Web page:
NYC’s Influence on the Parisian Food Scene – Part I

As I walked through the streets of Paris, I noticed shops selling bagels, cupcakes and cinnamon rolls.

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One of the many displays for bagel shops around Paris

From food trucks to Michelin-starred restaurants, the presence of America was everywhere.  At times, I had to question whether I was in New York (or more specifically Brooklyn) when I stepped out of the Metro.

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This was a part of a series of photos of NYC in a Parisian window front.

There were no traces of any French aversion to Americans.  To the contrary, Parisians were nice and very welcoming of our fumbled attempts at speaking their language.

Not much is different in NYC.  We seem to be having a love affair with Paris at the moment … From Keith McNally’s ever-expanding group of restaurants, with the most recent being Cherche Midi, to Dirty French, Claudette, Elan, Le Rivage and any other place beginning with “Le” – French, it seems, is the new American.

But are Americans serving traditional French food better than the French these days or are the French (or more appropriately those cooking in Paris) reinterpreting American food in more inventive ways than we can find in the US?  Here’s Part 1 on my take of the Paris-New York food scene.  Read on and decide for yourself.

 *  *   *

From Spring to Frenchie to the elite Michelin-starred places, there was little difference in the menus.  It was like a review of Fashion Week with everyone choosing maxi dresses and furs.  How could the menus all be ostensibly the same when the items weren’t staples of French cuisine?   Veal tartar was everywhere but not frogs legs. This eater was far more intrigued by what was missing than what was present.  But more on that in the posts to come.  Because I prefer to end on a high note, I’ll start with my least favorite – and one of the most expensive places I dined.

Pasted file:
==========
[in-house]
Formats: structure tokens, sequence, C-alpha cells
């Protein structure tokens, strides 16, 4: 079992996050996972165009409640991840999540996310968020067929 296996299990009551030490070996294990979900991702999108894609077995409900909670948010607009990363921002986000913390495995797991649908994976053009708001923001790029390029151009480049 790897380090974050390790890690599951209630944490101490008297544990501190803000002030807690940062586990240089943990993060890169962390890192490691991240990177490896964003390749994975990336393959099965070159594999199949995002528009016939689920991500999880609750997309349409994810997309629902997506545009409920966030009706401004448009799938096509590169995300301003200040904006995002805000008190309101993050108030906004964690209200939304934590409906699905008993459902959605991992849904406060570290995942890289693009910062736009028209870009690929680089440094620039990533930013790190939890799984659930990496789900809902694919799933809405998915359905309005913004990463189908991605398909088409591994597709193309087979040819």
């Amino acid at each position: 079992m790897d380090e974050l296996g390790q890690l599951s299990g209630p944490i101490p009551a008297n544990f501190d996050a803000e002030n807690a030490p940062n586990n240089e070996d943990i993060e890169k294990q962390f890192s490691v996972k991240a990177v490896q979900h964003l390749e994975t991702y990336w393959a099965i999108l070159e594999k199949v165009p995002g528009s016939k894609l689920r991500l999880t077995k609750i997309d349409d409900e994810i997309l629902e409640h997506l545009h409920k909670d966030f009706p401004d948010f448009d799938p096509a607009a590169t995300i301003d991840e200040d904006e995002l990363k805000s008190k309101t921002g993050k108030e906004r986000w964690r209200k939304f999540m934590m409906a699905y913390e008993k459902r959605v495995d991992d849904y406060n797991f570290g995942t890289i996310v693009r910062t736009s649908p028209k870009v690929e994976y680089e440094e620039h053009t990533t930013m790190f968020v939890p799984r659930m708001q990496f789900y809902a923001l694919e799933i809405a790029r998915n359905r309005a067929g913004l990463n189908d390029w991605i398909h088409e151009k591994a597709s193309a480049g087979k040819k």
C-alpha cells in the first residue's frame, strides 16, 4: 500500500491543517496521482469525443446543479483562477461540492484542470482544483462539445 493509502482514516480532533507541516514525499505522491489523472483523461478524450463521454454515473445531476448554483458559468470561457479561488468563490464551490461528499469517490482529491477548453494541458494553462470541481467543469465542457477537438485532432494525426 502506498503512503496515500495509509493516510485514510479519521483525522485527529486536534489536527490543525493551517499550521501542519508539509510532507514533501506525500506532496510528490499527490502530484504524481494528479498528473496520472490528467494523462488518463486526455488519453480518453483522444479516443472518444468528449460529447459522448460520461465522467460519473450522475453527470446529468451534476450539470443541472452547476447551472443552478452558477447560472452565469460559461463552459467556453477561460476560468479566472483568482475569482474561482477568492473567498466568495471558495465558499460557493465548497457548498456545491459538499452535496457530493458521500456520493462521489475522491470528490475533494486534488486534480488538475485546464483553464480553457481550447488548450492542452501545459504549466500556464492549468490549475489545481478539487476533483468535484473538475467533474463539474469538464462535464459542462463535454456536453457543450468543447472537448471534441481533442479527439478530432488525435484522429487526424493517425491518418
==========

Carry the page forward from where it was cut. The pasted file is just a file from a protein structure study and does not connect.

At Les Bouquinistes, with a Guy Savoy designed menu, I felt more like I was in New York than half the time I am actually in NYC.u

IMG_2592From the American music to being seated by the bathroom to the bookshelf full of cookbooks by French chefs now cooking in New York, it was not the Parisian fine dining experience I expected.

IMG_2596I wasn’t starving nor was I that intrigued by the expensive menu except for the lamb and sweetbreads, so I only ordered the one dish.  The sweetbreads were chewy and gamey and didn’t melt in my mouth the way they do when cooked properly.  But worse was the lamb, that I had ordered medium rare.  It was well done, tough and came encrusted in puff pastry– which was not even hinted at from the menu description.

IMG_2594It was accompanied by a small crock of “gnochetti” — bland shell-shaped pasta — nothing like gnocchi and not even homemade.  Laced with strings of basil that were difficult to chew, a few cherry tomatoes, some favas (also not mentioned) and no discernible sauce, it needed salt, cheese or something to bring it together and certainly was not hot for being served in this fashion.

IMG_2595But mainly it made no sense to serve with the lamb “Wellington” style, so I have no clue why it was served.  Halfway through, I was asked “Ca va?” – too which I responded that “Mais non.”  I was brought a portion of lamb cooked less, but of course would require another glass of wine while I waited.

IMG_2591When the new lamb came out it was properly cooked but still not deserving of the hefty price ($40), and yet another side of pasta that was at least warmer this time, if still tasteless.

IMG_2597If Guy Savoy came up with this concept, I was glad I didn’t spend $500 to eat at his restaurant.   Here, despite the ambience and menu descriptions, it ended up being traditional preparation poorly executed.  I can’t say I would ever return or recommend it.

No Forks.

Next up: Frenchie – Bar a Vins.

 

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2 thoughts on “NYC’s Influence on the Parisian Food Scene – Part I

  1. Pingback: NYC’s Influence on the Parisian Food Scene – Part 2 (Frenchie) | eatdrinkadventure

  2. Pingback: Bastille Day Tribute: The New Wine Bars of Paris | eatdrinkadventure

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